Best 5 download managers on linux desktop

If you are from those who like to download a lot of big files everyday, you sure know that the normal downloading process embedded in web browsers like Firefox and Chrome isn’t enough at all to handle such task, you’d need a good downloading manager with resume support and a lot of extra features depending on your needs.

Now on Windows, we used to have “Internet Download Manager” and “Free Download Manager”, those were the top downloading managers at that time – and they still by the way – but unfortunately, they don’t support Linux.

Therefore we brought you the best available downloading managers for the Linux in a list:

FlareGet

FlareGet Download Manager for Linux

FlareGet is a download manager written in C++ and uses the Qt framework, it supports integration with almost all the main major web browsers like Firefox and Chrome, it also supports downloading from FTP and Metalink.

FlareGet also offers a YouTube grabber feature which allows you to download videos from YouTube, the program is available in 17 different languages and works on both Windows and Linux, there’s a paid version of it that allows more connections to be established together.

Visit FlareGet Website.

XDMAN

Xtreme Download Manager for Linux

Xtreme Download Manager is another alternative which you can use, a new version (version 6) just came out 5 days ago actually (since the date of this article) for the Windows platform but it still not available for Linux platform (version 5 is available only to Linux).

XDMAN is written in Java, it supports downloading using a proxy server and using authentication, it also supports all web browsers and claims to offer 500% extra download speed, something that you may try and test yourself.

Download Xtreme Download Manager.

JDownloader

JDownloader Download Manager for Linux

JDownloader is another downloading manager written in Java (I don’t know why they love this language? I learned it in collage and it’s so slow :P), it’s available for Windows, Linux and Mac OS, it has it’s own OCR module. Its interface is available in 10 different languages.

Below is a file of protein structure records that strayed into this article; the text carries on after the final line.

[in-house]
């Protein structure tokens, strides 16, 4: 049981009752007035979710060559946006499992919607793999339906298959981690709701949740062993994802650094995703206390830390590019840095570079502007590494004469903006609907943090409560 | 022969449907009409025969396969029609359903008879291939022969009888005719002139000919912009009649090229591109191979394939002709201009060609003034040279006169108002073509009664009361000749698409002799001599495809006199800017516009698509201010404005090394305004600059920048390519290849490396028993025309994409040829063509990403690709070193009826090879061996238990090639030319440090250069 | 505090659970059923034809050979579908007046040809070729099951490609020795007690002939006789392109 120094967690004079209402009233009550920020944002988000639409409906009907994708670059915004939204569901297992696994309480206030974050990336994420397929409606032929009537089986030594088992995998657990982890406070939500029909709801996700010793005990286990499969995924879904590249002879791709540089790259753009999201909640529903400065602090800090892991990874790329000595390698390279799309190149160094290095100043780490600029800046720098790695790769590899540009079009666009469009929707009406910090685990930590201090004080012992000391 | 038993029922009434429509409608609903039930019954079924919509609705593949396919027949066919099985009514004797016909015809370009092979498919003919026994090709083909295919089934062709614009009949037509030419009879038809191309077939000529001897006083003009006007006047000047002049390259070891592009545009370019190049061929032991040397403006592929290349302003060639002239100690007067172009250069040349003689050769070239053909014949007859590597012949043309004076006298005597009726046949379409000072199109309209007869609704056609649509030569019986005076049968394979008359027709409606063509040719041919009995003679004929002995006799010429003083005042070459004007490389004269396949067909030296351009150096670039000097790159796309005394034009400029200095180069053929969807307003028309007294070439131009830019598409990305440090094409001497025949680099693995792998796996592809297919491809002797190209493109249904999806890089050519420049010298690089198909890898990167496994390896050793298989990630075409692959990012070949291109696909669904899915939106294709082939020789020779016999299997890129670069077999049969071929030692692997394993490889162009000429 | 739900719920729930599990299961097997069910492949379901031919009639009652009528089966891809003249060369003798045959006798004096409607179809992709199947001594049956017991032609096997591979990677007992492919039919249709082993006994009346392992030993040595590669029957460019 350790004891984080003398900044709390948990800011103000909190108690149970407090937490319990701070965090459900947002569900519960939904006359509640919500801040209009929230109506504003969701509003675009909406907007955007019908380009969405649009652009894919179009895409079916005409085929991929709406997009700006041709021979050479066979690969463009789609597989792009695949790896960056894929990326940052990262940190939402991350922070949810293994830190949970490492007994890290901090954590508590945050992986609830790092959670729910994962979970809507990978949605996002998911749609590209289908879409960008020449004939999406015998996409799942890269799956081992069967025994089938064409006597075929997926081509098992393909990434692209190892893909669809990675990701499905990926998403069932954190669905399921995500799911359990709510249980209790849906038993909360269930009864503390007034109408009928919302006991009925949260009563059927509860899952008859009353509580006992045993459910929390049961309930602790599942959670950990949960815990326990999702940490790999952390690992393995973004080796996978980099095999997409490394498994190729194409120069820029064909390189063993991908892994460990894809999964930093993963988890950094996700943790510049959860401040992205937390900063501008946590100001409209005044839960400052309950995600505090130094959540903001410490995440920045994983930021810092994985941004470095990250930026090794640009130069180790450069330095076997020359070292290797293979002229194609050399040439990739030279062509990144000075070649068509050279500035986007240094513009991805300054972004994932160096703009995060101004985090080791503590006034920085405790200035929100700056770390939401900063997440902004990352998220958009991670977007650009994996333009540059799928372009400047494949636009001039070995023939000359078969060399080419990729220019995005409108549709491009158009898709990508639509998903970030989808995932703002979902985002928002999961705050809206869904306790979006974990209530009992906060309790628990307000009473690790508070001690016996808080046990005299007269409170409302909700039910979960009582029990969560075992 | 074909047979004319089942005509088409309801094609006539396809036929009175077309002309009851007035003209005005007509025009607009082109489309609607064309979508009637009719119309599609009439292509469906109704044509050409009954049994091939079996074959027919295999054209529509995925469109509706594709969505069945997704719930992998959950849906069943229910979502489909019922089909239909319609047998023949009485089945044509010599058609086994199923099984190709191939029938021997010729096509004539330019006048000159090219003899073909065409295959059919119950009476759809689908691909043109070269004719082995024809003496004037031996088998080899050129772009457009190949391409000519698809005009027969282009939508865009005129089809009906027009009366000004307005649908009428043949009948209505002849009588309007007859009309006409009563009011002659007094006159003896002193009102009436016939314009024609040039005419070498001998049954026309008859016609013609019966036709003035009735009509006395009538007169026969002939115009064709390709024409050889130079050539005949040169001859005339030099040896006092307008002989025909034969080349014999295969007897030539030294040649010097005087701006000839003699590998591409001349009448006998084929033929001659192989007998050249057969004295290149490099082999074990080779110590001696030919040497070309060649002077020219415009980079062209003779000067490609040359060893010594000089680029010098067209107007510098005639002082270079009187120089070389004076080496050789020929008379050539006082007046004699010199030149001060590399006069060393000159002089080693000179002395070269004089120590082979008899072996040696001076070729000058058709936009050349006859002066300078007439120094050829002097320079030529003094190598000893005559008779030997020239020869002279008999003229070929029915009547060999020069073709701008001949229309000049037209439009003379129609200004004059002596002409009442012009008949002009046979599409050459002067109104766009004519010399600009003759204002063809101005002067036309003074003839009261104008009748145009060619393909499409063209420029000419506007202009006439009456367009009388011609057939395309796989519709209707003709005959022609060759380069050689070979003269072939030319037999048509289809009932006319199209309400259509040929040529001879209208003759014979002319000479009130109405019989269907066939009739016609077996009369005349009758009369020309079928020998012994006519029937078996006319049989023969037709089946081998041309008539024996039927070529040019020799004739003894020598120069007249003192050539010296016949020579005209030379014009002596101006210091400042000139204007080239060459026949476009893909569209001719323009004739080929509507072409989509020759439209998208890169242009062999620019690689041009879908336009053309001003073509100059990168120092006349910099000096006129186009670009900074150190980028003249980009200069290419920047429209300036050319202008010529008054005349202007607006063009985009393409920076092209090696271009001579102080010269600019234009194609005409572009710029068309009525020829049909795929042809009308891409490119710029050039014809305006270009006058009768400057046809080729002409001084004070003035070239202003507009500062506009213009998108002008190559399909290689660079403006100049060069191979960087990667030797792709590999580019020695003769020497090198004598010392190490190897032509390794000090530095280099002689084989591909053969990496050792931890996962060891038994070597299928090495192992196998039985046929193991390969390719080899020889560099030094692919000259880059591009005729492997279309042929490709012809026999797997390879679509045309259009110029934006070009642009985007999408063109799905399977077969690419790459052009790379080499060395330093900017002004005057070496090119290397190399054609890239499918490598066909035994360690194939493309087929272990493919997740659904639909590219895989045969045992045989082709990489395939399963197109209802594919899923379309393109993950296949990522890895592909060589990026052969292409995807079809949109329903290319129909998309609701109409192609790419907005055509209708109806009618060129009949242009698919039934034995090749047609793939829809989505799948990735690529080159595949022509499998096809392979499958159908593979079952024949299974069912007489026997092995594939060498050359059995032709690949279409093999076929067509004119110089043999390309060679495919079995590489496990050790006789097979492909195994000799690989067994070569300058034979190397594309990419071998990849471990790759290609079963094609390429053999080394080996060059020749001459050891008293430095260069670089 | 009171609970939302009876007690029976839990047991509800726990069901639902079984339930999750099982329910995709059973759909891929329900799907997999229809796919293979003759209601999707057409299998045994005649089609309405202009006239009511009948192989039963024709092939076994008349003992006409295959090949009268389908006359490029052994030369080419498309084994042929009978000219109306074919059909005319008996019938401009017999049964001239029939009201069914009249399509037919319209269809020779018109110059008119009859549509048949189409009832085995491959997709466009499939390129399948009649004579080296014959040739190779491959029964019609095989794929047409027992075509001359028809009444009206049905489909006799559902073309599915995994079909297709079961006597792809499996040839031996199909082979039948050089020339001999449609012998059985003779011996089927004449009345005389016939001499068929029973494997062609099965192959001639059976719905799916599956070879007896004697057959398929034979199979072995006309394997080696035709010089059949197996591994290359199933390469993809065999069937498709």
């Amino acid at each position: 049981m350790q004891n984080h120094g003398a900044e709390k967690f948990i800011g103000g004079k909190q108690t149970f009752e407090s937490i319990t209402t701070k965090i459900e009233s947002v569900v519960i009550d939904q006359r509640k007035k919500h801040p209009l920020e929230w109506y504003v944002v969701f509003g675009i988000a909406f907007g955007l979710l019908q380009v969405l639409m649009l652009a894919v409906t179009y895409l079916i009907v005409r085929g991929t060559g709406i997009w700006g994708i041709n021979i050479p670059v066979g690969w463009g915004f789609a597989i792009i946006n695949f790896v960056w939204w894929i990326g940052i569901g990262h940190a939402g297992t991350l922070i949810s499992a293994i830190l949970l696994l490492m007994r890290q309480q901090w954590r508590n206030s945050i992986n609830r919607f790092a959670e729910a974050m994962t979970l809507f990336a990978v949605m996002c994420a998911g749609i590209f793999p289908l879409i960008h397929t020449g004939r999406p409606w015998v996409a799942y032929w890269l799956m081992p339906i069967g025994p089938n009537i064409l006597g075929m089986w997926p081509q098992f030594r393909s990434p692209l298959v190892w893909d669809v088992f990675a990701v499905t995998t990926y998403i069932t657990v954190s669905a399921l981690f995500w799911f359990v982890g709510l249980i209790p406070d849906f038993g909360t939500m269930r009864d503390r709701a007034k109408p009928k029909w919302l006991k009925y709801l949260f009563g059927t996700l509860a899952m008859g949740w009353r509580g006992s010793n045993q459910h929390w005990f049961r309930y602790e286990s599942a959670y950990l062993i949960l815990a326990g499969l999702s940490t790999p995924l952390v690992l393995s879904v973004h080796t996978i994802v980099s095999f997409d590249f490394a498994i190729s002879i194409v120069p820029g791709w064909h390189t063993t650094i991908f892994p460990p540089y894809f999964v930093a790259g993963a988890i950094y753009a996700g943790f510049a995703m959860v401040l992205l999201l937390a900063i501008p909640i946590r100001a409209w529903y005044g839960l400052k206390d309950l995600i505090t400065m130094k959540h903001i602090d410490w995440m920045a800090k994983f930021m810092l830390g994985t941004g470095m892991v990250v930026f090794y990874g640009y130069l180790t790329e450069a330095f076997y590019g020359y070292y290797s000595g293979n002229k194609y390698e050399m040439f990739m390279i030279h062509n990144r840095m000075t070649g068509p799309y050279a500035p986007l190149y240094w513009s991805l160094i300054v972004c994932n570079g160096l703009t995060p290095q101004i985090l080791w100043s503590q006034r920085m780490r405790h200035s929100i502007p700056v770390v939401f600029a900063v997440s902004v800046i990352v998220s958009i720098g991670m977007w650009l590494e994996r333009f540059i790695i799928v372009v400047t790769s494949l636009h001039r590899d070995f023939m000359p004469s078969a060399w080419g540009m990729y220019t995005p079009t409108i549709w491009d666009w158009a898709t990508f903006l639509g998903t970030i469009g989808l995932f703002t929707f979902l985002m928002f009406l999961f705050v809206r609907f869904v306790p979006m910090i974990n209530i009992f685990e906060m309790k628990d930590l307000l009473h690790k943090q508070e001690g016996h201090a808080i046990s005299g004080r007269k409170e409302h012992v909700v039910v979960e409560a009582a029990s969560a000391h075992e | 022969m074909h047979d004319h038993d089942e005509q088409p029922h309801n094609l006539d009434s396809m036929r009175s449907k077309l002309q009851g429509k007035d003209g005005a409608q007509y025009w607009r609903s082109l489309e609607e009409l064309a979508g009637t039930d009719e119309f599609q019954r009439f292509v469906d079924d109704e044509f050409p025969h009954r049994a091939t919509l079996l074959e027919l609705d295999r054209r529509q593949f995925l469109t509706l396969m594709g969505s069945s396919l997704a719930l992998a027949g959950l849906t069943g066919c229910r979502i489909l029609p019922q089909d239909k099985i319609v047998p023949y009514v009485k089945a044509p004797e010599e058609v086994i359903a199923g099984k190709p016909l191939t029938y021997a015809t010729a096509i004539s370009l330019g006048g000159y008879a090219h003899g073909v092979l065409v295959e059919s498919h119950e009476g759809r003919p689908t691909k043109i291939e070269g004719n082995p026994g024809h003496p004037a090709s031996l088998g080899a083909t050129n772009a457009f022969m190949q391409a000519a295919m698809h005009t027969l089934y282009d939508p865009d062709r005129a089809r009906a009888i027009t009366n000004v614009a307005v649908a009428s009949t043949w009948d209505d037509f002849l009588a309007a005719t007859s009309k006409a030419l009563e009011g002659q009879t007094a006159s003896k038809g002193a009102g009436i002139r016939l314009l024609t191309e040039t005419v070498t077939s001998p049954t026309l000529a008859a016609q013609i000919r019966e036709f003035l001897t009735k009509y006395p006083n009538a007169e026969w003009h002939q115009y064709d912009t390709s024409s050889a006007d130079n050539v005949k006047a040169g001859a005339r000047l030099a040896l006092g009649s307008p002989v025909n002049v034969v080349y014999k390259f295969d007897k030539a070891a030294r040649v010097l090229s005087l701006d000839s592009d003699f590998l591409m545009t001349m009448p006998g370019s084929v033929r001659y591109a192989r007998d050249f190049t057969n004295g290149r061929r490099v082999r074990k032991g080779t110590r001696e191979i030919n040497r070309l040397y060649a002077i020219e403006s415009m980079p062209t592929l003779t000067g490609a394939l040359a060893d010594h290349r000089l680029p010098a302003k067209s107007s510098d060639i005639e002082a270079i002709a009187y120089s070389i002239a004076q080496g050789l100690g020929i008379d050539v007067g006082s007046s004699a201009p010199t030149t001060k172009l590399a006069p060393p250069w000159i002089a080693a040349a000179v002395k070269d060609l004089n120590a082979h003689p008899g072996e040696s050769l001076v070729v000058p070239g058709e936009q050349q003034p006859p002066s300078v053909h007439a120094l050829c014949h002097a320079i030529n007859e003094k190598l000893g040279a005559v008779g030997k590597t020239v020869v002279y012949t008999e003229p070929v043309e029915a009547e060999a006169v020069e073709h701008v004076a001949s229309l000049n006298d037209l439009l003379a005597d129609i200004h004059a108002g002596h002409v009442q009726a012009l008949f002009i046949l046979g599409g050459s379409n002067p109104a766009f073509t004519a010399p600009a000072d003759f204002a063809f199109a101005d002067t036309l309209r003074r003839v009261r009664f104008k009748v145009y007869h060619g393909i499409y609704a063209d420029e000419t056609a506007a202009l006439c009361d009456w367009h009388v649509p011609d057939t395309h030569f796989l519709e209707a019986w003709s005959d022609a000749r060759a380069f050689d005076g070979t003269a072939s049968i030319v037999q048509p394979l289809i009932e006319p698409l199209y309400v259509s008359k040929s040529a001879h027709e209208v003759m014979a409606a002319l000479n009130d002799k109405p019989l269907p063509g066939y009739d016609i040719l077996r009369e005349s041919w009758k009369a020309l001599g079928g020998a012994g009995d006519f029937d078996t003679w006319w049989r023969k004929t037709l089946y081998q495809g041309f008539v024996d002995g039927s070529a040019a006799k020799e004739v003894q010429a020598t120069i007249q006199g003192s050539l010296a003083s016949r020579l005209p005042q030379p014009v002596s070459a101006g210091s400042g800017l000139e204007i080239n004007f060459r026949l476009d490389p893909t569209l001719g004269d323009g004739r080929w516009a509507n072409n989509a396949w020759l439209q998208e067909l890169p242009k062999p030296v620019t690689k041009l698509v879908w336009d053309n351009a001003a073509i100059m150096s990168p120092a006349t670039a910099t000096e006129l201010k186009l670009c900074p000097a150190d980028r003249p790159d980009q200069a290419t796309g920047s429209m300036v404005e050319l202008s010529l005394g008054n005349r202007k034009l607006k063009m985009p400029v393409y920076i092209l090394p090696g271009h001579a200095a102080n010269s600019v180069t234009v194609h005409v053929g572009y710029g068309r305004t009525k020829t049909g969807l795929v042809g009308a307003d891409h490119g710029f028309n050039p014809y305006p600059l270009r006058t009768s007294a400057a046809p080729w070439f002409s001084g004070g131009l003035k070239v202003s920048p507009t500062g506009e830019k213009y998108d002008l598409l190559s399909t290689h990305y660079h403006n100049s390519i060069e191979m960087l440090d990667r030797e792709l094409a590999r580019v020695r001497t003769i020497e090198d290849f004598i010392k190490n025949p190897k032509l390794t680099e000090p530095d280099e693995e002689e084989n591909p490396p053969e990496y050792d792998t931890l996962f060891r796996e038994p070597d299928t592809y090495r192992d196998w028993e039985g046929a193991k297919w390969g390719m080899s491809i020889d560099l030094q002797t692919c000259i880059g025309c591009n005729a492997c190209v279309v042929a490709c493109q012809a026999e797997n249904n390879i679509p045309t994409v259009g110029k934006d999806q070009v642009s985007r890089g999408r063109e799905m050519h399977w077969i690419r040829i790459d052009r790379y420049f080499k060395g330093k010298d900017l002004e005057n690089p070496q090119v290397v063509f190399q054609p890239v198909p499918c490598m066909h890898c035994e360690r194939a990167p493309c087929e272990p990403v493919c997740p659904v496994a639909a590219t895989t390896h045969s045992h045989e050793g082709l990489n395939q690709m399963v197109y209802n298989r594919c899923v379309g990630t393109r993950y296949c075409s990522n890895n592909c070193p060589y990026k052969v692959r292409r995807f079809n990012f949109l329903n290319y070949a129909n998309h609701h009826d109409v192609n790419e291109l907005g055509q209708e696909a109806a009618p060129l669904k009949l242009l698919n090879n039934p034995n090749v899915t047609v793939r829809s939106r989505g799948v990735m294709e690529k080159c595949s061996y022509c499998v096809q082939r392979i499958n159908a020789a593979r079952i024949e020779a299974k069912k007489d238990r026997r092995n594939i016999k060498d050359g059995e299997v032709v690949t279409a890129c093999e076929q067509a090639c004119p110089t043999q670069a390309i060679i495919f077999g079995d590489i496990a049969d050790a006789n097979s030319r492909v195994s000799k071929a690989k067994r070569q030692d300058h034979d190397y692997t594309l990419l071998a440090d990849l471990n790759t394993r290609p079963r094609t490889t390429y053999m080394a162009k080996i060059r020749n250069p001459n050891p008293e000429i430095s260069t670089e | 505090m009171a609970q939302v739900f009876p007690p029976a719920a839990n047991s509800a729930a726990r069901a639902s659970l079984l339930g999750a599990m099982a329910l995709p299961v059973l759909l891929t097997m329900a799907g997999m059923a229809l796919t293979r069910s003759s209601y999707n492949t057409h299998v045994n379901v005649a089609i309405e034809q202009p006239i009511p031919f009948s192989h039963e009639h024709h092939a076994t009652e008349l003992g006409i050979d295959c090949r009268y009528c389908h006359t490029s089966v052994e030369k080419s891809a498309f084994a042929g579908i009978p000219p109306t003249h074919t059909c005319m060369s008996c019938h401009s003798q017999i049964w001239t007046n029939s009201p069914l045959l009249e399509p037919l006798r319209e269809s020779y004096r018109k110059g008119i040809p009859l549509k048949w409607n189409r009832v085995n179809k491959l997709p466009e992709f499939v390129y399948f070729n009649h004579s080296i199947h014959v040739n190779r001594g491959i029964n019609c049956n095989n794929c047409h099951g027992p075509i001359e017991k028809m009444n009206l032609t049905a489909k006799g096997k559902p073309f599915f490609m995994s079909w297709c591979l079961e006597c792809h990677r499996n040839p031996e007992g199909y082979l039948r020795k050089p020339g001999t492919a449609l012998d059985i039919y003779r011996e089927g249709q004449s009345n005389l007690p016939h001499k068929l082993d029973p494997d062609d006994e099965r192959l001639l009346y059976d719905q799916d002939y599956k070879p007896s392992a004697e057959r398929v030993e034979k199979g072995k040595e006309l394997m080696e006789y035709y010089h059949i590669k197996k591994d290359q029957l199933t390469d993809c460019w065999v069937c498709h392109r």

It works on monitoring the clipboard of your operating system, if it detects that you have copied a link to a file, it will put it in its download list so that you can start downloading it easily (it doesn’t start it unless you choose that), it has a lot of other features and it’s completly opensource and released under GPL.

Download JDownloader.

uGet

uGet Download Manager for Linux

uGet is a simple yet very-functional download manager that works on Windows, Linux, BSD and Android, it’s completely free and opensource, it supports downloading from multiple streaming source, multiple protocols and multiple mirrors. It also has a clipboard monitor and integrates with all the major browsers via plugins.

uGet also offers a command-line interface for those who like to use the terminal, it is also available in 23 different language and supports using aria2 as its core downloading module. uGet is available in almost all Linux distributions’ repositories and you can search for it in your package manager.

Download uGet.

FatRat

FatRat Download Manager for Linux

And the latest download manager in our list is FatRat, FatRat is written in C++ and uses the Qt5 framework for it’s user interface, free and opensource as usual.

FatRat offers a lot of features, it includes support for multi-protocols, FTP uploading, RSS feed, BitTorrent, remote controlling via Jabber or an Ajax web interface, searching for subtitles, hashing algorithms like MD5 and a clipboard manager as well. It also works with major browsers like Firefox and Chrome.

Download FatRat.

Conclusion

There are many other download managers and tools that you can use on the Linux desktop like Steadyflow, DownThemAll, kGet and others, you can use whatever download manager you like as they almost share the same features that any download manager should offer.

Do you use download managers? Which one do you prefer?

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M.Hanny Sabbagh

CS student. Living in Istanbul. Python programmer and open source software enthusiast. Worked on developing a lot of free software. The founder of FOSS Post.

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